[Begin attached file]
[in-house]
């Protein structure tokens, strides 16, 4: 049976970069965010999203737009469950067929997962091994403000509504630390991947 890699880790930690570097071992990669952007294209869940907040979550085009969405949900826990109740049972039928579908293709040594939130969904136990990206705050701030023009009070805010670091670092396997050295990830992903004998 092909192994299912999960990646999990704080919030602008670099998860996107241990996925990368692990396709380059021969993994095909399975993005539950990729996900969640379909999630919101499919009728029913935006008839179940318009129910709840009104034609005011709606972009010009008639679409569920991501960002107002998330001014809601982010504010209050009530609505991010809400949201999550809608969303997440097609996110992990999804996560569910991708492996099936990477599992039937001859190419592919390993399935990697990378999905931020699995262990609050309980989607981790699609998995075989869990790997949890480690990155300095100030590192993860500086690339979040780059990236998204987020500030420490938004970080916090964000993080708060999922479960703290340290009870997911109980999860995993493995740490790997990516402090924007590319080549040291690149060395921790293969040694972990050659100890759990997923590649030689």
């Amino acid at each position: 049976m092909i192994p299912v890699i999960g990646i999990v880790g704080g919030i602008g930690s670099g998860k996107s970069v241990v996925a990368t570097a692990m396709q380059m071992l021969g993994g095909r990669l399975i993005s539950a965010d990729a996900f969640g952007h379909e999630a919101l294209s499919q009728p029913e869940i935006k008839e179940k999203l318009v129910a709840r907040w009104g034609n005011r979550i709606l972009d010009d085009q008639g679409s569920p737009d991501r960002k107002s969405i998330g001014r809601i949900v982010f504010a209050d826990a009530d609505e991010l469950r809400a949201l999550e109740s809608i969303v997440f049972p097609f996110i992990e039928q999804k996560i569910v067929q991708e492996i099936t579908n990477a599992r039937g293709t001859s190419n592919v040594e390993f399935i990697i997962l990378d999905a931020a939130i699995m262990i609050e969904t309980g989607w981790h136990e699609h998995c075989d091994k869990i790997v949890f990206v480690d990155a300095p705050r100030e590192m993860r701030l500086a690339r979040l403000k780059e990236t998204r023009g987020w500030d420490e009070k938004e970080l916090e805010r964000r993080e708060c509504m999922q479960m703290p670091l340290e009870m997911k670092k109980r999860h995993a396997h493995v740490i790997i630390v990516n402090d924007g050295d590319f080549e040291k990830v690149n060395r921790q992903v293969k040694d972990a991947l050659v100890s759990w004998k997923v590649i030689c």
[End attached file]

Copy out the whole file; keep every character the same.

[in-house]
């Protein structure tokens, strides 16, 4: 049976970069965010999203737009469950067929997962091994403000509504630390991947 890699880790930690570097071992990669952007294209869940907040979550085009969405949900826990109740049972039928579908293709040594939130969904136990990206705050701030023009009070805010670091670092396997050295990830992903004998 092909192994299912999960990646999990704080919030602008670099998860996107241990996925990368692990396709380059021969993994095909399975993005539950990729996900969640379909999630919101499919009728029913935006008839179940318009129910709840009104034609005011709606972009010009008639679409569920991501960002107002998330001014809601982010504010209050009530609505991010809400949201999550809608969303997440097609996110992990999804996560569910991708492996099936990477599992039937001859190419592919390993399935990697990378999905931020699995262990609050309980989607981790699609998995075989869990790997949890480690990155300095100030590192993860500086690339979040780059990236998204987020500030420490938004970080916090964000993080708060999922479960703290340290009870997911109980999860995993493995740490790997990516402090924007590319080549040291690149060395921790293969040694972990050659100890759990997923590649030689």
């Amino acid at each position: 049976m092909i192994p299912v890699i999960g990646i999990v880790g704080g919030i602008g930690s670099g998860k996107s970069v241990v996925a990368t570097a692990m396709q380059m071992l021969g993994g095909r990669l399975i993005s539950a965010d990729a996900f969640g952007h379909e999630a919101l294209s499919q009728p029913e869940i935006k008839e179940k999203l318009v129910a709840r907040w009104g034609n005011r979550i709606l972009d010009d085009q008639g679409s569920p737009d991501r960002k107002s969405i998330g001014r809601i949900v982010f504010a209050d826990a009530d609505e991010l469950r809400a949201l999550e109740s809608i969303v997440f049972p097609f996110i992990e039928q999804k996560i569910v067929q991708e492996i099936t579908n990477a599992r039937g293709t001859s190419n592919v040594e390993f399935i990697i997962l990378d999905a931020a939130i699995m262990i609050e969904t309980g989607w981790h136990e699609h998995c075989d091994k869990i790997v949890f990206v480690d990155a300095p705050r100030e590192m993860r701030l500086a690339r979040l403000k780059e990236t998204r023009g987020w500030d420490e009070k938004e970080l916090e805010r964000r993080e708060c509504m999922q479960m703290p670091l340290e009870m997911k670092k109980r999860h995993a396997h493995v740490i790997i630390v990516n402090d924007g050295d590319f080549e040291k990830v690149n060395r921790q992903v293969k040694d972990a991947l050659v100890s759990w004998k997923v590649i030689c």